Customers can now order Blue Apron meal kits in Wonder’s app for pickup and delivery.
Virtual food hall concept Wonder on Monday completed its acquisition of meal kit company Blue Apron for $103 million, or $13 a share.
The deal takes the struggling Blue Apron private and gives Wonder a new revenue channel as it pursues its goal of becoming a “super app for mealtime.”
The announcement included some new details about how Wonder will fold meal kits into its operations. Starting Monday, Blue Apron customers in Wonder’s delivery radius in New York and New Jersey will start getting their boxes delivered by Wonder employees. Customers in the area will also be able to order Blue Apron meal kits and heat-and-eat meals in the Wonder app for delivery and pickup.
The initial menu features Blue Apron favorites including shawarma chicken and couscous bowls, sheet pan pesto salmon and gnocchi mac and cheese. The microwaveable heat-and-eat options include lemon chicken, cheesy Mexican chicken and rice, and cheesy truffle cavatappi. Wonder said it plans to add more recipes in the future.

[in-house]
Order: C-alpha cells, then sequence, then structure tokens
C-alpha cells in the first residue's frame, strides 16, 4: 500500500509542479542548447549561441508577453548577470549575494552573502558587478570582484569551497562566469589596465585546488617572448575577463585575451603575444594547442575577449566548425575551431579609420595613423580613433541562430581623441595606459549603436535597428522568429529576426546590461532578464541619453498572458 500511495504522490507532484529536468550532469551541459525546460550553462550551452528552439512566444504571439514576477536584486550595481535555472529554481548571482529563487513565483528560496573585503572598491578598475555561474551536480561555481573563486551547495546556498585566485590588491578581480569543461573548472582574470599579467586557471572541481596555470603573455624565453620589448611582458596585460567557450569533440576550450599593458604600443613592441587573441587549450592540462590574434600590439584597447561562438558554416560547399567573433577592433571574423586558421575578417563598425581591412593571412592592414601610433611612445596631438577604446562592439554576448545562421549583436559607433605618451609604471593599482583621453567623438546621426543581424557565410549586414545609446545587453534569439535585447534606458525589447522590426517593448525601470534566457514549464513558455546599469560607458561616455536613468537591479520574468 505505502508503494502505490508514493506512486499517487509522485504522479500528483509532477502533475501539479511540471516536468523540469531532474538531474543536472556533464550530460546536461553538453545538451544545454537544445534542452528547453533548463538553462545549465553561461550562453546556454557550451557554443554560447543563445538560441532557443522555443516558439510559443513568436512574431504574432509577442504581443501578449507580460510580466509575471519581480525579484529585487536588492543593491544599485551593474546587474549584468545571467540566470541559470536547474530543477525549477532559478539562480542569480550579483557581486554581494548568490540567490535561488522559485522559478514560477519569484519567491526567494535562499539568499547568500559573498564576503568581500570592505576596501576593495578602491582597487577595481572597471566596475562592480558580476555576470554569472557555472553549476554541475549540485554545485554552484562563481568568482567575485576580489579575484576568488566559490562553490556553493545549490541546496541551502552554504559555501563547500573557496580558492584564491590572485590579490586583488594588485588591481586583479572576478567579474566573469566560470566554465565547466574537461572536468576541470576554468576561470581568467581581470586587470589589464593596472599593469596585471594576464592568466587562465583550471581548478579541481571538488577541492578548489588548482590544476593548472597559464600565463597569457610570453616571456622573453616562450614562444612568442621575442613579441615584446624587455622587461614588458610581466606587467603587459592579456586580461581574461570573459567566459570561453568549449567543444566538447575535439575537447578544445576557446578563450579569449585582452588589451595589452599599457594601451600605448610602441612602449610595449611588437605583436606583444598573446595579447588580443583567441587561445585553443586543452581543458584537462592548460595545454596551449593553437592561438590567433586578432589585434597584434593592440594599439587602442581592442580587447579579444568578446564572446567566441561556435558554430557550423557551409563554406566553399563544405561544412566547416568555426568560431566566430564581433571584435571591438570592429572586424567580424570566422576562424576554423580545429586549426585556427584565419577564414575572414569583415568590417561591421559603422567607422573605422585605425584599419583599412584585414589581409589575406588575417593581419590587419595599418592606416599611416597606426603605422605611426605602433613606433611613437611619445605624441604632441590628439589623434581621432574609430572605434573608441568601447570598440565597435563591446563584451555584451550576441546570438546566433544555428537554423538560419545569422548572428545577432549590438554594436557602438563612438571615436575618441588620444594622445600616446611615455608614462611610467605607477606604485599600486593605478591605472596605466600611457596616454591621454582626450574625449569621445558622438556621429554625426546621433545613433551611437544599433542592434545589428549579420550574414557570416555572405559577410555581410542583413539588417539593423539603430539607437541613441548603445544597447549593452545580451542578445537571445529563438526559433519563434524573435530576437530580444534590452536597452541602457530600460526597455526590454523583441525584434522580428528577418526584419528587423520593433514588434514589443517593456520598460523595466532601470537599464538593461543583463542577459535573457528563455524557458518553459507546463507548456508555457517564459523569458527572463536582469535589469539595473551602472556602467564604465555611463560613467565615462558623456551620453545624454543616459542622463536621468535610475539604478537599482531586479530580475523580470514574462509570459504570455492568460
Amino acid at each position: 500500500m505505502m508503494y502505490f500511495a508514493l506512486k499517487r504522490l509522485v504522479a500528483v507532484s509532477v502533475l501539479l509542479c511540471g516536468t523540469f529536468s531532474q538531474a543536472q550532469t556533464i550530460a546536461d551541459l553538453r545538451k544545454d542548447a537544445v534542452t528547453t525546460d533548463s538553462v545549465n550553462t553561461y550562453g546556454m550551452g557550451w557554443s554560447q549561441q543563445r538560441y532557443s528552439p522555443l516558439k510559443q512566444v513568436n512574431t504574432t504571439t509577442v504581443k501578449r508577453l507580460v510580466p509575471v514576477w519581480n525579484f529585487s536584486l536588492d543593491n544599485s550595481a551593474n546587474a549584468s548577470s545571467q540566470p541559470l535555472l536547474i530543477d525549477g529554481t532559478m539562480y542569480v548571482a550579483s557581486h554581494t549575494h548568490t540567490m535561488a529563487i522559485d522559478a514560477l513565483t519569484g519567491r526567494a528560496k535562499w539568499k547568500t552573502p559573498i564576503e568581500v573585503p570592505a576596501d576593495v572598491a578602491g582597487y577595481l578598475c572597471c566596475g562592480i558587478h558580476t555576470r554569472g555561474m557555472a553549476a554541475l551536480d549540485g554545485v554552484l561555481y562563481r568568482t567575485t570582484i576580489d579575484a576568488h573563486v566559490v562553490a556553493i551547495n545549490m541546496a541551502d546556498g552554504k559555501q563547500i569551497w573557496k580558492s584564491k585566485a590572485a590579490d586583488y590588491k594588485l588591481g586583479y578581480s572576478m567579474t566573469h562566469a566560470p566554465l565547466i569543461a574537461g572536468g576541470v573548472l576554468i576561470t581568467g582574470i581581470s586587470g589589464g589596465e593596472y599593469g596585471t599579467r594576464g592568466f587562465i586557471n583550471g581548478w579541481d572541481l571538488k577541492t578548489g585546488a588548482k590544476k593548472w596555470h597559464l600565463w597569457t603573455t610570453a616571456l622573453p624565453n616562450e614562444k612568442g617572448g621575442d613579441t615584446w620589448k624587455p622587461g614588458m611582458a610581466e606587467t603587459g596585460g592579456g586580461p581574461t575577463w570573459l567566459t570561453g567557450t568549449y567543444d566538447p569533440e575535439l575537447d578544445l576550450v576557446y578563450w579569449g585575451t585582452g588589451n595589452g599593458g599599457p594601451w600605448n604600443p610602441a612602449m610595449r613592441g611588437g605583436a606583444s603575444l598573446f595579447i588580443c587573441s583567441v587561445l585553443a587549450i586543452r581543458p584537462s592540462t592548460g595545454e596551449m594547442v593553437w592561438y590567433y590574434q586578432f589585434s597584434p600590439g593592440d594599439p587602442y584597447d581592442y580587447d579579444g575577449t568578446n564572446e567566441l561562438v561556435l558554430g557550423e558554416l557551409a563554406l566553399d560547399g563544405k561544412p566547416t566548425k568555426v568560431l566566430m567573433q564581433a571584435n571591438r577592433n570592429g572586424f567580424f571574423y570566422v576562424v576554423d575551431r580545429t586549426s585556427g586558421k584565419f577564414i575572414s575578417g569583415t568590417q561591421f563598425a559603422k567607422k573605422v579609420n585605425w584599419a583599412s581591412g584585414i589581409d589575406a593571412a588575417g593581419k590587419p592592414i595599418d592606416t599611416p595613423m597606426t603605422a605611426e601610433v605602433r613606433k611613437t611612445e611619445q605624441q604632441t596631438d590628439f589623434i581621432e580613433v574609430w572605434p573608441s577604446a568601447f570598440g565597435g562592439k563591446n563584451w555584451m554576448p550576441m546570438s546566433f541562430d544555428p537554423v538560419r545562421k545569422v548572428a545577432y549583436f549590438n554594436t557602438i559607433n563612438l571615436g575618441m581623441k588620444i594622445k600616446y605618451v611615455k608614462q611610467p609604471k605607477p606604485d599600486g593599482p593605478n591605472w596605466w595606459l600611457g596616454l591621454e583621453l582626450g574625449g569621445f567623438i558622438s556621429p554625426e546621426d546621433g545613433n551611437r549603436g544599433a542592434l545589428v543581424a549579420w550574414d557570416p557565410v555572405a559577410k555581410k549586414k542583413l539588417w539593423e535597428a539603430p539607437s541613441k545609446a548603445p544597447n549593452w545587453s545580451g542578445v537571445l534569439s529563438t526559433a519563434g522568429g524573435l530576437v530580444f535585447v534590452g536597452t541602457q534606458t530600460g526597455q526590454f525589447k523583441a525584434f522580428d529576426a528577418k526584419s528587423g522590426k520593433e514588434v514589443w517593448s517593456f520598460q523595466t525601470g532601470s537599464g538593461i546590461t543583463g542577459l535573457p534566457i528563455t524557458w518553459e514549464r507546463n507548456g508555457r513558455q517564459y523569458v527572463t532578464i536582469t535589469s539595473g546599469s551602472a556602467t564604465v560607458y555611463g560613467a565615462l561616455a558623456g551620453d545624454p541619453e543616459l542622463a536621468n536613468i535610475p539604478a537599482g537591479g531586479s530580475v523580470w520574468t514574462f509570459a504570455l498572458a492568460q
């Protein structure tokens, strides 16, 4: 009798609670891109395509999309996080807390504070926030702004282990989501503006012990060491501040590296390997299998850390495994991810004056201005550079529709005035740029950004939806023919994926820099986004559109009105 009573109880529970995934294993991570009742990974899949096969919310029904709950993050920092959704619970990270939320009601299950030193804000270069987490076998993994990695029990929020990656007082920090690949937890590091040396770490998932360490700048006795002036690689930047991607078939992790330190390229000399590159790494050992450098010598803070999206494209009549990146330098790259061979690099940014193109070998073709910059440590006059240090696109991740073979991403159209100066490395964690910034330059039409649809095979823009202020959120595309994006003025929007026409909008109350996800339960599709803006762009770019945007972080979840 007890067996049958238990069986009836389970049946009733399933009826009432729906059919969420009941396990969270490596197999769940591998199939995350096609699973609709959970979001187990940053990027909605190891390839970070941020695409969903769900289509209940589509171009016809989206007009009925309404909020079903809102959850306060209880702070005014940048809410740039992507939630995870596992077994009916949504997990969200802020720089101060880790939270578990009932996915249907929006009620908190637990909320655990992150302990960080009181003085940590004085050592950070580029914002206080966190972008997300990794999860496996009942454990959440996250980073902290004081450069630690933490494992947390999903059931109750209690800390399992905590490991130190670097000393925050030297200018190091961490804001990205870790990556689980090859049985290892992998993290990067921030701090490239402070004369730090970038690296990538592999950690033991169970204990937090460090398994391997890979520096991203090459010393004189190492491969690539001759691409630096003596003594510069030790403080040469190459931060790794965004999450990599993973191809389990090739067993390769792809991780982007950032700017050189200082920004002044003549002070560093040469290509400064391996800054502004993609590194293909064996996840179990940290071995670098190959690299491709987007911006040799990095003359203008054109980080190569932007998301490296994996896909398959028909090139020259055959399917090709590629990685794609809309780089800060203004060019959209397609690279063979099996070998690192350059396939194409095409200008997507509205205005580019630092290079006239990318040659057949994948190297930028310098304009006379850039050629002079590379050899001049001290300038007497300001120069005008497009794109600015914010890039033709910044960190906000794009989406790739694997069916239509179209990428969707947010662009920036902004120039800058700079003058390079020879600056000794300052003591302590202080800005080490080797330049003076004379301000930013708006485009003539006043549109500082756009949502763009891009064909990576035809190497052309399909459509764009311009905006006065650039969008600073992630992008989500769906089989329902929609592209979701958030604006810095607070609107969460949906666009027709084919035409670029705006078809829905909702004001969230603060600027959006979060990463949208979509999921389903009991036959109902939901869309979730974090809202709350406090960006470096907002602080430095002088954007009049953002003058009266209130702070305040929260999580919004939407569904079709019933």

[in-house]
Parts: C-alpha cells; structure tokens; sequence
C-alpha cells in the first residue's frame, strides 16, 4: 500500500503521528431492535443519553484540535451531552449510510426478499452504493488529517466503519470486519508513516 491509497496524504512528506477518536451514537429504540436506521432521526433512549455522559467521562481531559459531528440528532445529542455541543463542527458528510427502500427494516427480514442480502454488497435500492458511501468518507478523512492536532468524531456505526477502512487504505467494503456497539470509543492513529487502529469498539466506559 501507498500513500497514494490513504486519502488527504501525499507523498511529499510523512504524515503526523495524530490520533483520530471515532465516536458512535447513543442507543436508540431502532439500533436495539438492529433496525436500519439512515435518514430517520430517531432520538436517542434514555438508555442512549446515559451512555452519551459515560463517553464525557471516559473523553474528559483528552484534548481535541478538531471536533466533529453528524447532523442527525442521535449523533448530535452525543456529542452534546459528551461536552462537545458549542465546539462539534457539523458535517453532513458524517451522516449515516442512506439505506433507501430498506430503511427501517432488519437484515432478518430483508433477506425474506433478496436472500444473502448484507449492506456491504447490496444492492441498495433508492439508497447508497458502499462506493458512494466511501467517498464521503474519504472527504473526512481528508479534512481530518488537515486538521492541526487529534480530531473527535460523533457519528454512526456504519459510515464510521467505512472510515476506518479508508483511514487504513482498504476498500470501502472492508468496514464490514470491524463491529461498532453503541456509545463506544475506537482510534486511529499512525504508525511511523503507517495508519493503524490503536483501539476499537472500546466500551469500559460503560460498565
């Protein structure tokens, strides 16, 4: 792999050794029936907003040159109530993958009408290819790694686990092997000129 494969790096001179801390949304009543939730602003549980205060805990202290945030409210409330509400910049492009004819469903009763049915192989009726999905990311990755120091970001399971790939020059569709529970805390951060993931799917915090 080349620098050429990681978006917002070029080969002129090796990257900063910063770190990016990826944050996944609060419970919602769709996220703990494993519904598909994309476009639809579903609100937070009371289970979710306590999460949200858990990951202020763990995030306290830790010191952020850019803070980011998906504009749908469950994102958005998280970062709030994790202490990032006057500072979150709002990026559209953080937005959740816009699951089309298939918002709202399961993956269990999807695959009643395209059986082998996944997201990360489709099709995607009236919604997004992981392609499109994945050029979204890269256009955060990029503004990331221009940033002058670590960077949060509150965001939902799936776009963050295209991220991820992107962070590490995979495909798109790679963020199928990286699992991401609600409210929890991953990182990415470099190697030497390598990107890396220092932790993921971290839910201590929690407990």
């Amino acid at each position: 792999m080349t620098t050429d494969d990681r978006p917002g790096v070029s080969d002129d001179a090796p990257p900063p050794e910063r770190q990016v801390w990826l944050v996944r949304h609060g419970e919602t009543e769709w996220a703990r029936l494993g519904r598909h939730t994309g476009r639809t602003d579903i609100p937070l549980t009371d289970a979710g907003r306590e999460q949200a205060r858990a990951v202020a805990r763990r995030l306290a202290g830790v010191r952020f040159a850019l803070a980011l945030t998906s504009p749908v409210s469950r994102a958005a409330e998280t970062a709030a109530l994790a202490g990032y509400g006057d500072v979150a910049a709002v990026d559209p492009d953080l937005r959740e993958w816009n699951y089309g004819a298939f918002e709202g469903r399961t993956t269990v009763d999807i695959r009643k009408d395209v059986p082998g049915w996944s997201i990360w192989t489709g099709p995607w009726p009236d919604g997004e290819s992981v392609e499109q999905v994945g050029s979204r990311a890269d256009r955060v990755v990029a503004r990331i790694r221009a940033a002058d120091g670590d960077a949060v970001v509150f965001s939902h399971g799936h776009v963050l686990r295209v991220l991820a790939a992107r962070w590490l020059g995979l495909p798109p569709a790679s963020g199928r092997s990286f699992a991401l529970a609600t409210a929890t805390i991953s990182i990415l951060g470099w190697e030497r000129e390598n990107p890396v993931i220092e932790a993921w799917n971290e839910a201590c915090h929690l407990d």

Service and menu options for Blue Apron customers outside of Wonder’s orbit will continue as normal, the company said.
Wonder is a delivery-focused food hall concept founded by entrepreneur Marc Lore. It has five locations in New York and New Jersey and plans to reach 10 by the end of the year. Each location houses as many as 20 different restaurant concepts, and customers can combine food from all of them in one order. It has raised nearly $1 billion to date, including a recent $100 million infusion from Nestle.
Lore envisions Wonder as more than just a restaurant but an all-around food provider for the masses. His goal is to eventually open as many as 7,000 locations across the U.S.
“Our mission at Wonder is to make great food more accessible, and the integration of Blue Apron onto our Wonder platform provides a major opportunity to double-down on that promise to our customers,” Lore said in a statement.
Blue Apron pioneered meal kit delivery but has struggled since going public in 2017. Its decline has included layoffs and shrinking customer and order counts, and its share price has lost 99% of its IPO value. Source: Restaurant News